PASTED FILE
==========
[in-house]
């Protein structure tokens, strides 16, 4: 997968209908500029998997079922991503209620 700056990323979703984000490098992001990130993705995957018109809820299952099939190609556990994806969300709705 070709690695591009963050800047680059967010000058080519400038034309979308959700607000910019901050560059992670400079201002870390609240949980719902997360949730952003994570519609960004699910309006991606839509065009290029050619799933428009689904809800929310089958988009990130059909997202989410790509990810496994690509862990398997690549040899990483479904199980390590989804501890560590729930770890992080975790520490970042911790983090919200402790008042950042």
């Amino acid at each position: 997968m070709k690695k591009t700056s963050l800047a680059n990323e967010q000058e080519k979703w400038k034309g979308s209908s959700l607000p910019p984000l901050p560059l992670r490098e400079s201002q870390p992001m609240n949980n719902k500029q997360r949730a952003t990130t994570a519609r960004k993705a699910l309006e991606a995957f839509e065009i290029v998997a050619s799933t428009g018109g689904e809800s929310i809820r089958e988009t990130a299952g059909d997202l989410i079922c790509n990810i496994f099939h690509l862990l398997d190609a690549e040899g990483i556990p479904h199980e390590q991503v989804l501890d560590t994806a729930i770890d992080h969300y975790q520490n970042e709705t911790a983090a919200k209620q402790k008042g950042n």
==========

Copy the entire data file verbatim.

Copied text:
[in-house]
């Protein structure tokens, strides 16, 4: 997968209908500029998997079922991503209620 700056990323979703984000490098992001990130993705995957018109809820299952099939190609556990994806969300709705 070709690695591009963050800047680059967010000058080519400038034309979308959700607000910019901050560059992670400079201002870390609240949980719902997360949730952003994570519609960004699910309006991606839509065009290029050619799933428009689904809800929310089958988009990130059909997202989410790509990810496994690509862990398997690549040899990483479904199980390590989804501890560590729930770890992080975790520490970042911790983090919200402790008042950042």
């Amino acid at each position: 997968m070709k690695k591009t700056s963050l800047a680059n990323e967010q000058e080519k979703w400038k034309g979308s209908s959700l607000p910019p984000l901050p560059l992670r490098e400079s201002q870390p992001m609240n949980n719902k500029q997360r949730a952003t990130t994570a519609r960004k993705a699910l309006e991606a995957f839509e065009i290029v998997a050619s799933t428009g018109g689904e809800s929310i809820r089958e988009t990130a299952g059909d997202l989410i079922c790509n990810i496994f099939h690509l862990l398997d190609a690549e040899g990483i556990p479904h199980e390590q991503v989804l501890d560590t994806a729930i770890d992080h969300y975790q520490n970042e709705t911790a983090a919200k209620q402790k008042g950042n």